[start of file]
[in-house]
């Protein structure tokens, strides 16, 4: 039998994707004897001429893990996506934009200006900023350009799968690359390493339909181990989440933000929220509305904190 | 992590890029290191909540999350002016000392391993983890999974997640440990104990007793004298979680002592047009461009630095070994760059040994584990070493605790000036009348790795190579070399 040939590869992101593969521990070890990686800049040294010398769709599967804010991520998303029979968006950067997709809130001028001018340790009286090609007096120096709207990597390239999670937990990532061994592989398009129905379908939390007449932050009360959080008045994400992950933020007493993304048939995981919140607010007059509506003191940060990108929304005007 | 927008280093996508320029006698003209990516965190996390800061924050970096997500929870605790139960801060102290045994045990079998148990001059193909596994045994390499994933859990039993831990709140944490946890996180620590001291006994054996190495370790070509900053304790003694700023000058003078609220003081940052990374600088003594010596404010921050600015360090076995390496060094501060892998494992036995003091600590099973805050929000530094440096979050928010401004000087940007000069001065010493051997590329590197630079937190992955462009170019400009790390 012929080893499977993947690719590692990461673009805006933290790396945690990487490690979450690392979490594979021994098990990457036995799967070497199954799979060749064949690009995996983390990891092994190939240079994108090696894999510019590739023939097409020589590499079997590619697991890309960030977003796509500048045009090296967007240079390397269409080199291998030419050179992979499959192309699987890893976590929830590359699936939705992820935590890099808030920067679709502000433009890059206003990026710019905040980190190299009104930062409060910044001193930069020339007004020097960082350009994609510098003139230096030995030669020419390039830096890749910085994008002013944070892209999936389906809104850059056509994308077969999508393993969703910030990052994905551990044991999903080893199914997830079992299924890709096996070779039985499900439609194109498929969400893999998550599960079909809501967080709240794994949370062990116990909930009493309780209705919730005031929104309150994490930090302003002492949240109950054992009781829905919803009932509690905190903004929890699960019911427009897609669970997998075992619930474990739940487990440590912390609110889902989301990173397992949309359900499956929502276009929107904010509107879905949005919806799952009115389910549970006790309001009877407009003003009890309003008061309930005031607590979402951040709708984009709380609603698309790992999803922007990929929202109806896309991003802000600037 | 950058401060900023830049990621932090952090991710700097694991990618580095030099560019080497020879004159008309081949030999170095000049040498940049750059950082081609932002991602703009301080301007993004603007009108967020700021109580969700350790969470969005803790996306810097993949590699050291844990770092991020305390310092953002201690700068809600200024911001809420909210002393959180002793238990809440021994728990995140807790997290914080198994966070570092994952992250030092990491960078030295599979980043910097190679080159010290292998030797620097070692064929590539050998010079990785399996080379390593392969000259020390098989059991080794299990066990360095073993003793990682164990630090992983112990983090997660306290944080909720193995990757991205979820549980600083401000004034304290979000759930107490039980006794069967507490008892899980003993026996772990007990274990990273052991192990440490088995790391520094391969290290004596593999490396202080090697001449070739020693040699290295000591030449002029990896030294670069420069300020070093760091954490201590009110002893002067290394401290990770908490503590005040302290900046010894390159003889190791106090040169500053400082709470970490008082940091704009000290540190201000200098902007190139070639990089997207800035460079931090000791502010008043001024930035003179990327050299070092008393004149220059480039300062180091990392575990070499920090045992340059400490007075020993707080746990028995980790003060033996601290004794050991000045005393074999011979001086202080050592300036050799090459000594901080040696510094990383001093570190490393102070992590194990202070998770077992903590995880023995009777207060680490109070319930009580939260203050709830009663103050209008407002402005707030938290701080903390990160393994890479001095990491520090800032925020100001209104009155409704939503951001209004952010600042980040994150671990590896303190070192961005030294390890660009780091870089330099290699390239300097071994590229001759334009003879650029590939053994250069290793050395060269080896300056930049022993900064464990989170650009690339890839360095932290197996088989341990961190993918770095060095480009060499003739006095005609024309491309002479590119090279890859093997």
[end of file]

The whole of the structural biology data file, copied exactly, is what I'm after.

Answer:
[in-house]
């Protein structure tokens, strides 16, 4: 039998994707004897001429893990996506934009200006900023350009799968690359390493339909181990989440933000929220509305904190 | 992590890029290191909540999350002016000392391993983890999974997640440990104990007793004298979680002592047009461009630095070994760059040994584990070493605790000036009348790795190579070399 040939590869992101593969521990070890990686800049040294010398769709599967804010991520998303029979968006950067997709809130001028001018340790009286090609007096120096709207990597390239999670937990990532061994592989398009129905379908939390007449932050009360959080008045994400992950933020007493993304048939995981919140607010007059509506003191940060990108929304005007 | 927008280093996508320029006698003209990516965190996390800061924050970096997500929870605790139960801060102290045994045990079998148990001059193909596994045994390499994933859990039993831990709140944490946890996180620590001291006994054996190495370790070509900053304790003694700023000058003078609220003081940052990374600088003594010596404010921050600015360090076995390496060094501060892998494992036995003091600590099973805050929000530094440096979050928010401004000087940007000069001065010493051997590329590197630079937190992955462009170019400009790390 012929080893499977993947690719590692990461673009805006933290790396945690990487490690979450690392979490594979021994098990990457036995799967070497199954799979060749064949690009995996983390990891092994190939240079994108090696894999510019590739023939097409020589590499079997590619697991890309960030977003796509500048045009090296967007240079390397269409080199291998030419050179992979499959192309699987890893976590929830590359699936939705992820935590890099808030920067679709502000433009890059206003990026710019905040980190190299009104930062409060910044001193930069020339007004020097960082350009994609510098003139230096030995030669020419390039830096890749910085994008002013944070892209999936389906809104850059056509994308077969999508393993969703910030990052994905551990044991999903080893199914997830079992299924890709096996070779039985499900439609194109498929969400893999998550599960079909809501967080709240794994949370062990116990909930009493309780209705919730005031929104309150994490930090302003002492949240109950054992009781829905919803009932509690905190903004929890699960019911427009897609669970997998075992619930474990739940487990440590912390609110889902989301990173397992949309359900499956929502276009929107904010509107879905949005919806799952009115389910549970006790309001009877407009003003009890309003008061309930005031607590979402951040709708984009709380609603698309790992999803922007990929929202109806896309991003802000600037 | 950058401060900023830049990621932090952090991710700097694991990618580095030099560019080497020879004159008309081949030999170095000049040498940049750059950082081609932002991602703009301080301007993004603007009108967020700021109580969700350790969470969005803790996306810097993949590699050291844990770092991020305390310092953002201690700068809600200024911001809420909210002393959180002793238990809440021994728990995140807790997290914080198994966070570092994952992250030092990491960078030295599979980043910097190679080159010290292998030797620097070692064929590539050998010079990785399996080379390593392969000259020390098989059991080794299990066990360095073993003793990682164990630090992983112990983090997660306290944080909720193995990757991205979820549980600083401000004034304290979000759930107490039980006794069967507490008892899980003993026996772990007990274990990273052991192990440490088995790391520094391969290290004596593999490396202080090697001449070739020693040699290295000591030449002029990896030294670069420069300020070093760091954490201590009110002893002067290394401290990770908490503590005040302290900046010894390159003889190791106090040169500053400082709470970490008082940091704009000290540190201000200098902007190139070639990089997207800035460079931090000791502010008043001024930035003179990327050299070092008393004149220059480039300062180091990392575990070499920090045992340059400490007075020993707080746990028995980790003060033996601290004794050991000045005393074999011979001086202080050592300036050799090459000594901080040696510094990383001093570190490393102070992590194990202070998770077992903590995880023995009777207060680490109070319930009580939260203050709830009663103050209008407002402005707030938290701080903390990160393994890479001095990491520090800032925020100001209104009155409704939503951001209004952010600042980040994150671990590896303190070192961005030294390890660009780091870089330099290699390239300097071994590229001759334009003879650029590939053994250069290793050395060269080896300056930049022993900064464990989170650009690339890839360095932290197996088989341990961190993918770095060095480009060499003739006095005609024309491309002479590119090279890859093997």